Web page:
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nfh-cbp-potter-cheeseskins.jpg U.S. Customs and Border Protection
K9 Potter, part of CBP's Philadelphia Beagle Brigade, detected the unpasteurized cheese wrapped in unknown animal skins in luggage arriving from Turkey.

CBP K9 sniffs out nearly 16 pounds of cheese wrapped in animal skins

During the holidays, CBP often sees an increase in prohibited agriculture products when foreign nations try to bring traditional meals to celebrate with family in the United States.

A U.S. Customs and Border Protection agriculture detector dog led to the seizure of nearly 16 pounds of unpasteurized cheese wrapped in unknown animal skins at Philadelphia International Airport last month.

While inspecting travelers from a flight that arrived from Turkey on Nov. 16, CBP agriculture K9 Potter alerted to a couple's baggage. During a secondary examination, CBP agriculture specialists discovered five tanned animal skins balled up and stitched closed. Inside they discovered 7.1 kilograms, or 15 pounds, 10 ounces, of soft cheese. The skins and cheese were prohibited without veterinary certification due to the skins being a potential carrier of animal diseases. The skins and cheese were destroyed.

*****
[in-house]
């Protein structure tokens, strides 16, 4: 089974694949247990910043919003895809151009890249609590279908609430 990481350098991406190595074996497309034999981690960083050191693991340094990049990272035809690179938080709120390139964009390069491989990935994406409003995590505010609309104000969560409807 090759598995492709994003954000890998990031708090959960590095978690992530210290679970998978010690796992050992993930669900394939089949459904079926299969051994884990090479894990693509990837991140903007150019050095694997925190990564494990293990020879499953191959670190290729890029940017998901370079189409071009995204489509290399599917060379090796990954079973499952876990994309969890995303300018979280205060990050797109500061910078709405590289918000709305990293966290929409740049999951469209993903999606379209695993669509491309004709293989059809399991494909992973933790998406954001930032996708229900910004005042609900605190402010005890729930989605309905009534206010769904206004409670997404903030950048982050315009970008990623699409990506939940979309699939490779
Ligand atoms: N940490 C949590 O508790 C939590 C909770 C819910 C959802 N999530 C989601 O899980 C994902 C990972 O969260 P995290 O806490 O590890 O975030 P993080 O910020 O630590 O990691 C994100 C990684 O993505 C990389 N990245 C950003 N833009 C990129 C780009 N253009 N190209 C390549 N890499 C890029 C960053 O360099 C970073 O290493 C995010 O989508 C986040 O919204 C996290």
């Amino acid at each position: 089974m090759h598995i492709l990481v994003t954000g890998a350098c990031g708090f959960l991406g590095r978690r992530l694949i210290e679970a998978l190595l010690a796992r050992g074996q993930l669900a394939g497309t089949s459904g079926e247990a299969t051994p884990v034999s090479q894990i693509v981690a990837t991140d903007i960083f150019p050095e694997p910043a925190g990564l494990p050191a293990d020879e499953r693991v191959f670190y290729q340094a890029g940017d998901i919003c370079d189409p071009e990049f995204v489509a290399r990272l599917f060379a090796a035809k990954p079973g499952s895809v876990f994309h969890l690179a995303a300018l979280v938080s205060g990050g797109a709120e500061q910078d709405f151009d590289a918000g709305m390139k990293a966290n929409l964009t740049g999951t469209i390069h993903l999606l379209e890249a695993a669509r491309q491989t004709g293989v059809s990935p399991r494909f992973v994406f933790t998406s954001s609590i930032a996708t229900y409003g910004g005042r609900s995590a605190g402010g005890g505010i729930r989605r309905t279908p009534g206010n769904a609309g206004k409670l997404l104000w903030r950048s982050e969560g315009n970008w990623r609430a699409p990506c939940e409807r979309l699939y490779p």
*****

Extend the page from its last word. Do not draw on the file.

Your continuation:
CBP agriculture specialists observe increases in prohibited agriculture products during the holidays when foreign nations bring traditional meals and products to celebrate with family in the United States.

The couple, who CBP released, were destined to an address in Burlington County, N.J.

"Customs and Border Protection agriculture specialists protect our nation from a variety of potential agriculture threats every day, including from these unfinished animal skins that may carry an economy-damaging animal disease,” says Casey Durst, director of Field Operations for CBP's Baltimore Field Office. "CBP agriculture specialists continue to exercise extraordinary vigilance in their fight to protect our nation's agriculture and economic prosperity from invasive pests and animal diseases."

CBP agriculture specialists perform a critical border security role in safeguarding America's agricultural and natural resources from harmful pests and plant diseases. They have extensive training and experience in the biological sciences and agricultural inspection. CBP agriculture specialists work diligently to inspect imported air and sea cargo and arriving international travelers every day to intercept pests and potential plant and animal diseases at our nation's international ports of entry.

During a typical day last year, CBP agriculture specialists across the nation seized 4,552 prohibited plant, meat, animal byproduct, and soil, and intercepted 319 insect pests at U.S. ports of entry.

Source: U.S. Customs and Border Protection, which is solely responsible for the information provided, and wholly owns the information. Informa Business Media and all its subsidiaries are not responsible for any of the content contained in this information asset.
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